One of the most publicized lawsuits filed against Gov. Gavin Newsom in July 2020 argued that the forced school closures and distance learning violated their children’s due process and equal protection rights under the 14th Amendment.

An appeals court sided last year with a lower court that rejected those claims for public school parents and had ruled that the 14th Amendment does not recognize a fundamental right to a public education.

Click here to read the full article at the San Diego Union Tribune

OC’s Davies Proposes ‘Parents Bill Of Rights’ In Assembly

California legislators will soon be taking up two bills related to school vaccinations and other education matters.

One bill, introduced by an Orange County Republican, would create a “California Parents Bill of Rights” that supporters say will give parents more control over their children’s education. Another, introduced by a San Diego Democrat, would allow school administrators easier access to student COVID-19 vaccination records.

Assemblymember Laurie Davies, R-Laguna Niguel, held a news conference Monday to talk about her “Parents Bill of Rights,” which refers to parents having “the right to make health care decisions” and a greater voice on where their children go to school and what they’re taught.

“It is the right of every parent to make decisions they deem best to protect the health and welfare of their children, not Sacramento politicians,” said Davies, pledging to continue to oppose vaccine and face mask mandates.

Davies likely is in for a fight given that Democrats have a supermajority in Sacramento and it’s tough for Republicans to get bills passed unless they gain bipartisan support.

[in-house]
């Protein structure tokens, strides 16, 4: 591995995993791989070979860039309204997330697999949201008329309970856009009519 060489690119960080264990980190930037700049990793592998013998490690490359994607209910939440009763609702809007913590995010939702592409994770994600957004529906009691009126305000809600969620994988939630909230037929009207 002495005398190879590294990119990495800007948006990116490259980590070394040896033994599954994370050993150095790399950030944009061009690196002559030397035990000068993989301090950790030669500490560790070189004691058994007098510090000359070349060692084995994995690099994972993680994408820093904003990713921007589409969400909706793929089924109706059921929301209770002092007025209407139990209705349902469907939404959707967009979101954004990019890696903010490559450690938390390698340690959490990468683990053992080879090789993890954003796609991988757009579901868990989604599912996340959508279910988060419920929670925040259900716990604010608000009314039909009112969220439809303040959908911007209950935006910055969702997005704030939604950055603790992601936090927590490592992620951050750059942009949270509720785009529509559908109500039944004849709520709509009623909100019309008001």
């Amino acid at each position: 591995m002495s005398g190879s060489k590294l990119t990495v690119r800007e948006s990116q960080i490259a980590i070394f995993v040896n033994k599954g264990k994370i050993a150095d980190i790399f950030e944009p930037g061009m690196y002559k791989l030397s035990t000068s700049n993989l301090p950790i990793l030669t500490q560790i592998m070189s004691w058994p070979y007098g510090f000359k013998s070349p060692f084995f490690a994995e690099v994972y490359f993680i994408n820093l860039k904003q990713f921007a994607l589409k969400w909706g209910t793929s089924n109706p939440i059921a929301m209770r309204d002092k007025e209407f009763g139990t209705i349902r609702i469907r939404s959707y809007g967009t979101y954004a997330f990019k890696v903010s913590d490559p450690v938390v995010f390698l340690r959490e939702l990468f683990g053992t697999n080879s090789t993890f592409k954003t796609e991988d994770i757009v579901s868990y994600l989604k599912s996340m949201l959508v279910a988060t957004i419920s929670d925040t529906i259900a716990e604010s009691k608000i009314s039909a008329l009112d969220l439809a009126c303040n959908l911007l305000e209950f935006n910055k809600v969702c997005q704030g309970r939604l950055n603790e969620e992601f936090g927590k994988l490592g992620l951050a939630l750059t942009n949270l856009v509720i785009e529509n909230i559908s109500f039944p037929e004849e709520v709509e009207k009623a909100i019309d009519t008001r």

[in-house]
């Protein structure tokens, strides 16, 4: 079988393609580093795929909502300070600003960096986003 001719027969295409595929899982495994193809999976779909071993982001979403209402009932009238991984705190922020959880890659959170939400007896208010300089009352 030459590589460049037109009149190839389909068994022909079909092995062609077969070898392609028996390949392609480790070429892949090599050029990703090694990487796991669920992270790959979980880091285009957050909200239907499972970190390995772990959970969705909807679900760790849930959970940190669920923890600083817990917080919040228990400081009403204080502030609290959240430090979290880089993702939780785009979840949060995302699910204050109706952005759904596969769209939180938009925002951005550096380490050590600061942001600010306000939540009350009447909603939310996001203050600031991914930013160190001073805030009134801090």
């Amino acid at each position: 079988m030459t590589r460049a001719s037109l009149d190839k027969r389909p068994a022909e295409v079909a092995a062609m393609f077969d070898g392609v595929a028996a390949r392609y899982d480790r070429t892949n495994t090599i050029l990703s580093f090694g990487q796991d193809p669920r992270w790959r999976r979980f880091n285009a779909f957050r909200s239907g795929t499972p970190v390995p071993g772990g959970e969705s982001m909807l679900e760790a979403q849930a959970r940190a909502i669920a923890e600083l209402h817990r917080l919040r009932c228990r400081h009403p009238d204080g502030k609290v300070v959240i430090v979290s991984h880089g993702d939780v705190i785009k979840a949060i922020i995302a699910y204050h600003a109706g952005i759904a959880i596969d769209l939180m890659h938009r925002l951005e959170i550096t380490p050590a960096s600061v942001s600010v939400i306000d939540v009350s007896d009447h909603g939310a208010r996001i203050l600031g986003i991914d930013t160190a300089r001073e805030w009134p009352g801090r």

Davies’ bill, AB 1785, reiterates existing laws and rights that parents already have but also stipulates what schools would need to do to keep parents involved and informed about those rights. The proposed legislation, for example, would require a school or district to post information on its website regarding various topics, such as immunization requirements, how to inspect instructional materials and curriculum and how to opt out of sex education. The bill also proposes that schools would need to provide an annual newsletter “about the nature and purpose of clubs and activities offered” on campus.

Mari Barke, president of the Orange County Board of Education, was on hand Monday to praise Davies’ bill and talk about parental choices.  Barke noted that the county board is tasked with considering appeals from students who want to transfer from one district to another but are denied that move from their home districts. The board, run by a conservative majority that favors charter schools, also considers charter school petition appeals after they are denied by their home school districts.

“We do try to honor school choice and parental choice through our overturning of charter school appeals and inter-district transfers,” Barke said. “We don’t feel any child should be constrained by their ZIP code, and we know that parents always make the best decisions for their children, not the districts.”

The Orange County Board of Education has a lawsuit pending against Gov. Gavin Newsom on what board members say is his overreach and abuse of emergency executive powers that have led to pandemic-related mandates.

On Friday, Feb. 4, the same day that Davies introduced AB 1785, Assemblymember Akilah Weber, D-San Diego, introduced AB 1797, which would make it easier for school officials to access and verify students’ COVID-19 vaccine status.

The bill would update the existing California Immunization Registry, which is described as a secure, confidential database managed by the California Department of Public Health. (Currently, school district officials do not have access to verify students’ COVID-19 status.) The bill would also require doctors to report COVID data to the registry and collect race and ethnicity data as well.

Click here to read the full article at OC Register